A Guide To Listed Buildings


The Law Of... protecting our listed buildings

Known as the site where George Eliot wrote one of literature's classics, Middlemarch, Brookbank Cottage – the author's former abode – recently came on to the market for a staggering £799,950.

The Law Of... protecting our listed buildings

Described by Eliot herself as a "a queer little cottage", she temporarily rented the home with her lover in 1871.

The property was rented from a friend, Anne Gilchrist – writer and member of the London Literary Society – and is deep-rooted in English literary history.

As the cottage is a Grade II listed building, we explore what this will mean for its future tenants as well as why it's so important to protect our listed buildings.

What Is A Listed Building?

Listed buildings are considered to be important and have special architectural interest or significant historic value. They are protected by the government, who place some restrictions on the type of work you can do to the interior and/or exterior of listed buildings, in order to preserve their value.

There are 3 categories of listed buildings:

  • Grade I buildings – these buildings are of exceptional interest, and only 2.5% of listed buildings are currently in this category
  • Grade II * buildings – these are important buildings with more than a special interest – 5.5% of listed buildings are Grade II *
  • Grade II buildings – these buildings are of special interest, and 92% of listed buildings belong to this group

The following additions to listed buildings are also protected:

  • Structures and/or fixtures attached to a listed building
  • Extensions to an existing listed building
  • Buildings that are pre-1948 and are on the land attached to the listed building

Can Any Changes Be Made To A Listed Building?

As listed buildings are considered to be part of British heritage, you'll need to apply for listed building consent from your local planning authority if you want to alter, extend, or even demolish any part of your property. Note that you might also need to obtain planning permission – the National Planning Policy Framework for England has more information.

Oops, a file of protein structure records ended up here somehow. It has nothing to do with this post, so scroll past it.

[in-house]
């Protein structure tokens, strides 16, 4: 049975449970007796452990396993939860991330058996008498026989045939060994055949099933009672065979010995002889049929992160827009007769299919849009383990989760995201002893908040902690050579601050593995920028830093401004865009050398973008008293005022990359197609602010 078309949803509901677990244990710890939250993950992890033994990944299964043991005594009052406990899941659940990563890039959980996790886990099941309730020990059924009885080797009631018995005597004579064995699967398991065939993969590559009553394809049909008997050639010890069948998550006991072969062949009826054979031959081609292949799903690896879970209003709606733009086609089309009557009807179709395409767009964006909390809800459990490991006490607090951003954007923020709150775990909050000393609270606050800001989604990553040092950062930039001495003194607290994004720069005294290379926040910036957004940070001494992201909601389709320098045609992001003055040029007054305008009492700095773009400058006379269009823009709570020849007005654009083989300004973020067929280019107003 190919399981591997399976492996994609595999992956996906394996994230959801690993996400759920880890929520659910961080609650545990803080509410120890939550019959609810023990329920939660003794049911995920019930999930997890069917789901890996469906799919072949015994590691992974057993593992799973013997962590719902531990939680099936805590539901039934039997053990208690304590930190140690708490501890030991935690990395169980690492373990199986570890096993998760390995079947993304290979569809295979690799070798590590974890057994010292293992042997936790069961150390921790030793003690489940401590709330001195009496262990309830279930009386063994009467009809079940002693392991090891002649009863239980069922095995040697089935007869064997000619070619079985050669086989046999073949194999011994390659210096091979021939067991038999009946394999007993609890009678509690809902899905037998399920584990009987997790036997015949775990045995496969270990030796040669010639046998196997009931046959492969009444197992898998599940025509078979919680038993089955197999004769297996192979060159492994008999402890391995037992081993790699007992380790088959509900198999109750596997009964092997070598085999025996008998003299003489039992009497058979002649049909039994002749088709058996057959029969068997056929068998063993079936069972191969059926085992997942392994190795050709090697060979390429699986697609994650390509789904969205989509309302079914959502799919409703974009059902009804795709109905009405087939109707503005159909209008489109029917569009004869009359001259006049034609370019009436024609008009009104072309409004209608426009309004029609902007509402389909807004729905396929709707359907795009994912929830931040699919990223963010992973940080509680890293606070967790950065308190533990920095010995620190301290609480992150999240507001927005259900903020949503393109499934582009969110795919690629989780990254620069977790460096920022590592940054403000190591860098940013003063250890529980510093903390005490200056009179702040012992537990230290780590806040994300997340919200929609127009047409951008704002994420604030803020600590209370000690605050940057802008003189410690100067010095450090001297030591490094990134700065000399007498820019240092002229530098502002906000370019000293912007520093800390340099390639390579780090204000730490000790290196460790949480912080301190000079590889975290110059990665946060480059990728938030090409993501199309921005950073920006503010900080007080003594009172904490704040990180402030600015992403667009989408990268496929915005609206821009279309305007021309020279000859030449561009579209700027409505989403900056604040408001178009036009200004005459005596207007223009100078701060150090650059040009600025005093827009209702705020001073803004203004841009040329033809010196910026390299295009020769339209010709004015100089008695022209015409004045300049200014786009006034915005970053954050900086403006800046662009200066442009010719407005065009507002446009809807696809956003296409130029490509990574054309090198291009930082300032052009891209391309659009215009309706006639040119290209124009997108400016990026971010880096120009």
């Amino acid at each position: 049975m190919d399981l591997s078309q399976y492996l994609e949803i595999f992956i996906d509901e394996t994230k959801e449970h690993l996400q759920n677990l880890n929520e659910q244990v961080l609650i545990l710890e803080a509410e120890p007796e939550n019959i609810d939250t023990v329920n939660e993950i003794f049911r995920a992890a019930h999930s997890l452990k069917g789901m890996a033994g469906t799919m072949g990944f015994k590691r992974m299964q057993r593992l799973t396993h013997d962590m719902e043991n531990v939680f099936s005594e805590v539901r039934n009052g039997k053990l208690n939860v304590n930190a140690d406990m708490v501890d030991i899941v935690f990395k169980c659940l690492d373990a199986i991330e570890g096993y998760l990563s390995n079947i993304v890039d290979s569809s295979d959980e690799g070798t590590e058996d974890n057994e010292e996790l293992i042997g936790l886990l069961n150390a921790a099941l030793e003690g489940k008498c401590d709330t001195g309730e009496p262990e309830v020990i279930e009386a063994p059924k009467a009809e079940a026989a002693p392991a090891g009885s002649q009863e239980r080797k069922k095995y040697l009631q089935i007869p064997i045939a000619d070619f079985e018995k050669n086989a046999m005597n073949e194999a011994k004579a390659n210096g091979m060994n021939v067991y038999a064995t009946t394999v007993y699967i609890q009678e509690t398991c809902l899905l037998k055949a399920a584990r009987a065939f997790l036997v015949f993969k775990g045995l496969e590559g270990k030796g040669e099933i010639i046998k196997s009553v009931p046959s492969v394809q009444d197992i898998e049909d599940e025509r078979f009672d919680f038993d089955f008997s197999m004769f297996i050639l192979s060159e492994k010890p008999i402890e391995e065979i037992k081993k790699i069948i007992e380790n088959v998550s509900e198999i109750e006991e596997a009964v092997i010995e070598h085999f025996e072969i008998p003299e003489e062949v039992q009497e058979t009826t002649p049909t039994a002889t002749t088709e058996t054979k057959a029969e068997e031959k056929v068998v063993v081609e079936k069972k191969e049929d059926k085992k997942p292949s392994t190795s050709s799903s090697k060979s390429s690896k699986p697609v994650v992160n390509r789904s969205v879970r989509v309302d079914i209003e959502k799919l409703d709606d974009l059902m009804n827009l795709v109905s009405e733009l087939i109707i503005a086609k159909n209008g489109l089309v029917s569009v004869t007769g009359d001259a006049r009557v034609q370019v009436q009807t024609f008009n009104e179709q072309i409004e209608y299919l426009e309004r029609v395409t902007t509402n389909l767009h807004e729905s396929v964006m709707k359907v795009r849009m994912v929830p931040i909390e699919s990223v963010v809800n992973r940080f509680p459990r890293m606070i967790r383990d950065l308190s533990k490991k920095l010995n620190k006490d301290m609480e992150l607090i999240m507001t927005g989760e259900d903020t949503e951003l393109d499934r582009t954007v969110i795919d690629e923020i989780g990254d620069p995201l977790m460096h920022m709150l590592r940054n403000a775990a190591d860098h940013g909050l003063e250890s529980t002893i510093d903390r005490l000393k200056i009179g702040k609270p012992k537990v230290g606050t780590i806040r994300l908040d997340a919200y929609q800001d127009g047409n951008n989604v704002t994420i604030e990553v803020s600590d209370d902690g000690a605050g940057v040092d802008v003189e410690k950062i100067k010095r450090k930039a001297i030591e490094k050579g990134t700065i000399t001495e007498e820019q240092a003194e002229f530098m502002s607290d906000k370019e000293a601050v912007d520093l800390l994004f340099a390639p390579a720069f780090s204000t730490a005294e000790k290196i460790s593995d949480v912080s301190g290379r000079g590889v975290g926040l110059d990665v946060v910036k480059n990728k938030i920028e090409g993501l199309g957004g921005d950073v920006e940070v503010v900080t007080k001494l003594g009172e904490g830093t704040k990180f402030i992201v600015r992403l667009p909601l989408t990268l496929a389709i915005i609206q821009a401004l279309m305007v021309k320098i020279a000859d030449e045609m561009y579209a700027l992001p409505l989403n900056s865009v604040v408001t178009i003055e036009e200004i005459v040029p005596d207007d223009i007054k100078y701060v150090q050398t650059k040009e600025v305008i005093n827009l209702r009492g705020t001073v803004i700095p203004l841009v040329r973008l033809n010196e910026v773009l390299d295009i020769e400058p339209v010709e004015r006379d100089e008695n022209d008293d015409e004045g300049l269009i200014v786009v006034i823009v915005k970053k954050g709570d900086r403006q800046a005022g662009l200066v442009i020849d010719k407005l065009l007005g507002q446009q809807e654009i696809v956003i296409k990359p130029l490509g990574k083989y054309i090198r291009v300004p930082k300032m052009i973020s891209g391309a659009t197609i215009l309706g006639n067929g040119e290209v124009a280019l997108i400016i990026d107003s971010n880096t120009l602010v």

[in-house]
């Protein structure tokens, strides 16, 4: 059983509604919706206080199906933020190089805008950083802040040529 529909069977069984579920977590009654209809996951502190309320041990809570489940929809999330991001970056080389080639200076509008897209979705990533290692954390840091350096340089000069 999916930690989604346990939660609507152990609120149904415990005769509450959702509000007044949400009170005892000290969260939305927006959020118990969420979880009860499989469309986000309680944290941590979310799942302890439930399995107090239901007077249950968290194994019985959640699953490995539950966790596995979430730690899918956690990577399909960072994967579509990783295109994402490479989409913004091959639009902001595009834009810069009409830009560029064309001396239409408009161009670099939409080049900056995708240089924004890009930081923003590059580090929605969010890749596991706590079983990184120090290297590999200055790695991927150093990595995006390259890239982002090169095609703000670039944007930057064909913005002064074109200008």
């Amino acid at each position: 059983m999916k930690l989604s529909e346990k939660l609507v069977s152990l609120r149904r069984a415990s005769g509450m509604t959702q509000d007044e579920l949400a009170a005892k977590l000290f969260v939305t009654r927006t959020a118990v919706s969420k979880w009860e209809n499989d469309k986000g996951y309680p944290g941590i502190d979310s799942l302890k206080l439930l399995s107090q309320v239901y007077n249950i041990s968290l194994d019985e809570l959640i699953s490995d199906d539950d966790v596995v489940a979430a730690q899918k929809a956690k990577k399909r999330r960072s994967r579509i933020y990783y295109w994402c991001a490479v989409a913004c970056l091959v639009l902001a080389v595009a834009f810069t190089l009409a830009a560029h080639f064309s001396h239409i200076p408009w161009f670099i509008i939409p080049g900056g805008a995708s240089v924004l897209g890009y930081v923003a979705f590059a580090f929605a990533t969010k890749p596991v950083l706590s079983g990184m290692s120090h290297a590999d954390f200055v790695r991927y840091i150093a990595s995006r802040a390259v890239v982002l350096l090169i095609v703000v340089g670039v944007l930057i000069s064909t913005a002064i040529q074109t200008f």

If you carry out any kind of unauthorised work, you can face criminal charges and even prosecution.

If your local authority grants you permission to make specific changes to a listed building, they might suggest that you enter into a heritage partnership agreement.

These agreements specify what type of changes you can make and what part(s) of the building cannot be modified. They can be beneficial for the owners of listed buildings, as they prevent them from having to repeatedly apply for consent to carry out further renovations.

Section 60 of the Enterprise and Regulatory Reform Act 2013 sets out detailed information about these types of agreements, stating that heritage partnership agreements can:

  1. Specify or describe works that would or would not, in the view of the parties to the agreement, affect the character of the listed building as a building of special architectural or historic interest
  2. Make provision about the maintenance and preservation of the listed building
  3. Make provision about the carrying out of specified work, or the doing of any specified thing, in relation to the listed building

Whilst these provisions might seem strict, local planning authorities have a duty to ensure that changes to a listed building do not affect its value.

Lisa Gibbs, Partner and Conveyancing Manager at Simpson Millar, comments:

"There are currently 376,470 listed buildings in the UK – this makes them a niche investment for buyers who are looking for property that's a bit different from an ordinary home."

"Whilst Brookbank Cottage houses some period features, such as the original ground floor fireplaces and stained glass windows, it's a common misconception that buildings are listed only because they have these types of characteristics. Historic value and sentimental worth plays a far more important role in grading listed buildings, as each building is unique and has its own story to tell."

"For this reason, there's no list of specific changes that can and cannot be made to listed properties. Buyers must therefore ensure that they are aware of – and comfortable with – the types of renovations that can be made to a building before they buy it."

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